Southeast Missouri State coach Dickey Nutt shouts instructions to his team during the first half of an NCAA college basketball game against Missouri, Tuesday, Dec. 4, 2012, in Columbia, Missouri.

Nutt went from being a program manager to doing the things that for years others had done for him. He called it the best thing that ever happened to him.

“I’m in there with about six graduate assistants, trying to learn the computer where I’ve never turned it on,” Nutt said. “But it’s the best thing that ever happened to me because I learned how to get by with the computer. I learned how to get out of the age of the dinosaurs.

Not only did he learn more about the modern era of basketball, Nutt also met Gates when he was an assistant under Hamilton.

After about the third week on the job at FSU, Nutt said Hamilton put his arm around him and said Gates was the smartest coach he’s ever had. Nutt agreed and said Gates was still two games ahead of the opposition.

Nutt had the utmost respect for Gates when he took the job from Cleveland State. Gates could have stayed at FSU and been successful and made a lot of money, but Nutt saw how Gates took a risk. When Gates recruited Nutt, the coach didn’t question him.

“He said, ‘Are you coming with me? ‘” Nutt said. “I said, ‘Yes sir.'”

Why did Nutt jump at the chance to follow Gates? Maybe he sees something that others don’t. Maybe Nutt sees a shadow of his former mentor in Gates. It was a minor slip during his media session, but Nutt hinted at seeing shades of their former mentor, Hamilton, in Gates.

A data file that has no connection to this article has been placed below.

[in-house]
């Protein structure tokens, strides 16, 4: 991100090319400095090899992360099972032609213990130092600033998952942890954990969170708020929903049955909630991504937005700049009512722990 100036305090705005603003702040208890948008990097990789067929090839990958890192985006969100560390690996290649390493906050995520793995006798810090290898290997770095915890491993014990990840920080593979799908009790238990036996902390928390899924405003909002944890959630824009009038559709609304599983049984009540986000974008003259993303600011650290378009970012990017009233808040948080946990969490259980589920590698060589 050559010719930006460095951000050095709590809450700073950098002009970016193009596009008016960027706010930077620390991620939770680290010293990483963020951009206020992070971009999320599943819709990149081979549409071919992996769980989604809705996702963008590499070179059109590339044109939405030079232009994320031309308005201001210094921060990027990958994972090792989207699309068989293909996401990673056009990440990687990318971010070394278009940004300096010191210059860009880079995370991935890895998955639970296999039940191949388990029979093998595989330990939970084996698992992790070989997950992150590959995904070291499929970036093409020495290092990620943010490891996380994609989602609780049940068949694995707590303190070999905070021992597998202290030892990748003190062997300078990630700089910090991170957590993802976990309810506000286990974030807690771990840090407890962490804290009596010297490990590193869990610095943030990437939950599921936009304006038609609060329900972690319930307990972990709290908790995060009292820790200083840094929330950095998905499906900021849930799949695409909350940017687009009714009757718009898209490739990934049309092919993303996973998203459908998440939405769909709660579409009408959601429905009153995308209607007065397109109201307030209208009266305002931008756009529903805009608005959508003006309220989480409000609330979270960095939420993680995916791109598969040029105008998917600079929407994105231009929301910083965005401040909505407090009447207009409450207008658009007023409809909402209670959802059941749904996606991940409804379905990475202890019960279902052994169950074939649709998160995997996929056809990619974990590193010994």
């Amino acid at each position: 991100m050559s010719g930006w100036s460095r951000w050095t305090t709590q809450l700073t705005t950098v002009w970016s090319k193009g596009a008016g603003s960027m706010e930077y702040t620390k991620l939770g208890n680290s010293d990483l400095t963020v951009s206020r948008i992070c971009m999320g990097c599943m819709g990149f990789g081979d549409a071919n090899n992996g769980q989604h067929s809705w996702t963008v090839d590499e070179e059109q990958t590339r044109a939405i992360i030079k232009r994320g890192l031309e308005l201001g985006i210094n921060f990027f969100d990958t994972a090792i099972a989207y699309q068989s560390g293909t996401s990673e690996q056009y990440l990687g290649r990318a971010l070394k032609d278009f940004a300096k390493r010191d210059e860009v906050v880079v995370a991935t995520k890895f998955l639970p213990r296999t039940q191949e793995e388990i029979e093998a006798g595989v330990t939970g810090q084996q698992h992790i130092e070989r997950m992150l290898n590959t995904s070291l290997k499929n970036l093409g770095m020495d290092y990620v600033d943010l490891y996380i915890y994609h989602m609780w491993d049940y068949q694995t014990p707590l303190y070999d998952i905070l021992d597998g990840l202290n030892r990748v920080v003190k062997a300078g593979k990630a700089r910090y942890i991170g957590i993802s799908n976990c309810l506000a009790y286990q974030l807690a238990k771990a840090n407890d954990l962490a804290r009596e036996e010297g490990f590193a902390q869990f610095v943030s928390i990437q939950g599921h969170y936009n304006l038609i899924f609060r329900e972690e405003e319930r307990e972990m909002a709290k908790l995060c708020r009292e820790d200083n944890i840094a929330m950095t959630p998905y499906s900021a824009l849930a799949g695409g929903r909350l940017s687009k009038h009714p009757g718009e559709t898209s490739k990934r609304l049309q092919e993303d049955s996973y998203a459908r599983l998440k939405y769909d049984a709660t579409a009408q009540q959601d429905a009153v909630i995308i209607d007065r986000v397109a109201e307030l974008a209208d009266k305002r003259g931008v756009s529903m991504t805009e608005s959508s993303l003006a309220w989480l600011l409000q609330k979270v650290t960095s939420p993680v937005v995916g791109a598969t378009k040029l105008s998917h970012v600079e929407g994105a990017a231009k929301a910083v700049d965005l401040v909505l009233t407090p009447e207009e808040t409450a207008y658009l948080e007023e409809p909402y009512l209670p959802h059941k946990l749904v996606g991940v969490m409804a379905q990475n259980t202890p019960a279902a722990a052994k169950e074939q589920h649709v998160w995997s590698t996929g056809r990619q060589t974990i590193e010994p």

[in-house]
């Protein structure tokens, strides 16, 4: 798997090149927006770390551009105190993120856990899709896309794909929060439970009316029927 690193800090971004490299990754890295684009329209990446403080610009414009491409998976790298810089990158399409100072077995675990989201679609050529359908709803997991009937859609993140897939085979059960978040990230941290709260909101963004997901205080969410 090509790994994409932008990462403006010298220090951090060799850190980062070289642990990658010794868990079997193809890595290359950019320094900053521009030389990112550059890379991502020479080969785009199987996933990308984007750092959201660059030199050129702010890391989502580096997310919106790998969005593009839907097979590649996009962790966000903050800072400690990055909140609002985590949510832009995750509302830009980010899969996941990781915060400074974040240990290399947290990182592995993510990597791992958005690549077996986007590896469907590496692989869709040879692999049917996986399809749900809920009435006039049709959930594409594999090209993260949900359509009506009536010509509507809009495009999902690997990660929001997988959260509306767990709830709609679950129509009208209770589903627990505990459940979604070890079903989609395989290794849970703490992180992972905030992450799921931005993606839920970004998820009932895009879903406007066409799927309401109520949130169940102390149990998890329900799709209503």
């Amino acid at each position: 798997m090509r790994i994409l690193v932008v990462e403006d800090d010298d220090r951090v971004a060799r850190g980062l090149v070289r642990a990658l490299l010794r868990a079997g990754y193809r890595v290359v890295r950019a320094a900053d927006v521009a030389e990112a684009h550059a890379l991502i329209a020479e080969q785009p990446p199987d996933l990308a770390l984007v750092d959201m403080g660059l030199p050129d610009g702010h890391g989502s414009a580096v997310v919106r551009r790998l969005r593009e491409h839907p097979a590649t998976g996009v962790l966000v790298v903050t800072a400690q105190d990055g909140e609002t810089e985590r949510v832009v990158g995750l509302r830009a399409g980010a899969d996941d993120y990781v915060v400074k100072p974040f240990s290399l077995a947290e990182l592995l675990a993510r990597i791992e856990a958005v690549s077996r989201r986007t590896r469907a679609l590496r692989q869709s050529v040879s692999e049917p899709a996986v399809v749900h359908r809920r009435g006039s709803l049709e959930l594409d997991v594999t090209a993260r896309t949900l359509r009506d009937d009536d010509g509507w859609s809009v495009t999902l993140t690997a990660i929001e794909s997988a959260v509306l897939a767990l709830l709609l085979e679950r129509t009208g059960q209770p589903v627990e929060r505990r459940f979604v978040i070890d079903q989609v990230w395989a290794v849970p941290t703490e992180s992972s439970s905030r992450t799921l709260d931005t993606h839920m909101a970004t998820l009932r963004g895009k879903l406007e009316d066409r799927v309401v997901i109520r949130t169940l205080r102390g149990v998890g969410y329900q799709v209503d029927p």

“I’m so grateful that Coach Hamilton has, I mean, excuse me, Coach Gates has faith in me to bring me with him,” Nutt said.

After:Why Charlton Young couldn’t turn down Dennis Gates’ offer to join Mizzou basketball

Nutt is not alone. In March, Ricardo Patton, Gates’ boss in northern Illinois from 2007 to 2009, told the Tribune that Gates also reminded him of a young Hamilton.

This combination of confidence and intelligence is what sold Nutt to Gates. What sold Gates to ensure he hired Nutt was how the humble former head coach fit into Gates’ vision for Missouri.

“It was important to find the people who I think could make it possible for us to be successful here,” Gates said. “Guys who would put, not their careers before anything, but the lives and careers of the players before all of us. And we have the right guys.

While being a humble former head coach is what gives Nutt the perspective Gates wants on his staff, Nutt also brings nearly three decades of coaching experience.

He said his experience allows him to figure out how to properly speak with a student-athlete in a particular position, or suggest a defensive pattern with three seconds remaining. There’s a reason Nutt has 279 wins on his resume.

After:Why now was the time for Kyle Smithpeters to join Mizzou Men’s Basketball in 2022

This year, Nutt will earn $165,000 as one of Gates’ three assistants, according to his contract which was acquired by an open records request. His contract is a one-year contract which can only be renewed if mutually agreed.

Whether Nutt stays in Colombia for a long time or a short time, he will provide a perspective that few American coaches can claim to have.

He will also bring belief that Missouri can return to glory under a new head coach he believes in.

“I’m very grateful, I’m happy to be here,” Nutt said. “I think we have everything in place.”

Chris Kwiecinski is the sports editor for the Columbia Daily Tribune, overseeing sports coverage for the University of Missouri and Boone County. Follow him on Twitter @OchoK_ and contact him at [email protected] or 573-815-1857.